Shakespeare Schools Festival Review
On the evening on Thursday 15th October, audiences gathered in cinemas across the country to watch Benedict Cumberbatch take the stage as Shakespeare’s Hamlet in a live broadcast from London’s Barbican Theatre. But at the same time, hundreds of younger actors were waiting nervously in the wings of their local theatres, preparing to cut their acting teeth on the words of the Bard.
For this was the opening week of the Shakespeare Schools Festival, and I was at the Carriageworks to see four schools perform their chosen plays. I was attending just one of 320 festival nights that are taking place over a 6-week period, involving 1,150 schools and 35,000 children. Each play has to be delivered as a 30-minute adaptation, so the teachers involved in the Festival are provided with specialist training to help them direct and stage their performance.
First up was Pudsey Primrose Hill Primary School performing Henry V. Shakespeare’s history plays are by their very nature the hardest going, but the audience were kept up to speed by a band of narrators who appeared at regular intervals to fill us in on the politics. The girl playing Henry was a standout, delivering her lines clearly and with convincing royal authority, and there were great comic turns by Princess Katherine and her handmaid Alice as the French princess struggles to learn English.
Next came an imaginative Romeo & Juliet adaptation from Rufford Park Primary, which combined the dance warfare of West Side Story with the atmospheric soundtrack and flamboyant flare of a Baz Luhrmann film. Recognising straight-faced romance as a subject that was unlikely to engage his young actors, the director instead chose a more light-hearted and comic route that brought the play alive for both the performers and the audience.
After the interval the secondary schools took the stage, starting with Swallow Hill Community College and The Tempest. Shakespeare’s final play is a meaty one with lots of strong characters and a range of serious and comedic scenes, and the cast clearly enjoyed the challenge. The part of Caliban was played particular well, the actress hissing and spitting her lines with obvious venom from under a mane of wild, backcombed hair.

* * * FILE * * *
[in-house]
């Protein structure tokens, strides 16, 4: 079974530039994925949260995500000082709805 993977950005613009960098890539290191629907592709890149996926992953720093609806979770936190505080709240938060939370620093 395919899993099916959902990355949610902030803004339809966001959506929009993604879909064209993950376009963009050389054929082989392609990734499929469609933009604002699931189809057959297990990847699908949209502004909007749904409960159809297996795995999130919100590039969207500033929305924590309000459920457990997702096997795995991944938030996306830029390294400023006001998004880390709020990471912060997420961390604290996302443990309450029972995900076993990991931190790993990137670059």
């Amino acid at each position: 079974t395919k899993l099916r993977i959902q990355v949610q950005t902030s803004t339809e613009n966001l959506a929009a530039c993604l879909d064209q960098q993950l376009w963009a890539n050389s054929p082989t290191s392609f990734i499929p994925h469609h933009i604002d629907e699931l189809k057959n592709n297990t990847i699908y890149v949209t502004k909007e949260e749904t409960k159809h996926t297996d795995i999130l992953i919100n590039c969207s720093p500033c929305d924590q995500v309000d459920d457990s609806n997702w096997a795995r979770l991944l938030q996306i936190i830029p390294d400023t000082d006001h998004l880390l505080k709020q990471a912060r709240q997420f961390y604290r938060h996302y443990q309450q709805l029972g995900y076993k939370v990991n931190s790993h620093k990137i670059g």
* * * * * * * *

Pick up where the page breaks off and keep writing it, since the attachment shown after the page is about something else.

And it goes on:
Ending the night were Benton Park School performing Macbeth, grabbing our attention from the offset with an eerie slow motion fight scene bathed in blood-red light. This spooky theme continued throughout the play, with lighting and percussion used well as we witnessed the psychological decay of Macbeth and Lady Macbeth. The three witches had their lines and movements synchronised perfectly, and were an almost constant presence hovering ominously at the back of the stage.
These were four fantastic productions from some very young performers, but arguably more amazing than the performances was the energy of the children, their engagement in something like Shakespeare that can appear archaic and inaccessible. I love Shakespeare now, but when first introduced to Macbeth at the age of 14 I hated it, feeling confused and alienated by a language that I had to sit and decode in a classroom. The Shakespeare Schools Festival is doing a great thing; it’s getting kids into an environment where they can experience Shakespeare as it was meant to be experienced – on the stage – and see past the distancing language to the universal themes of the plays that are still relevant today.
Of course any school in isolation could do this with their pupils, but the Shakespeare Schools Festival breeds so many extra benefits by bringing them all together. It gives pupils the opportunity to perform in a real theatre instead of their achievements existing solely within their own school, and allows them to interact with children from other schools. I was sitting close to the seats reserved for schools not currently performing and each group was quiet and attentive while others performed, their silence breaking only to laugh at comic scenes or whisper approval to their neighbour. They were not competing and therefore they were free to support each other, and when the time came to head to the stage the pupils would jump up enthusiastically for their turn, and the group replacing them would arrive in a flurry of excitement, still buzzing from the applause. Not only were they understanding and enjoying one of Britain’s greatest playwrights, they were also confident, happy, and inspired, and the Shakespeare Schools Festival can hope to fill no greater aim than that.
Words by Kate Moxon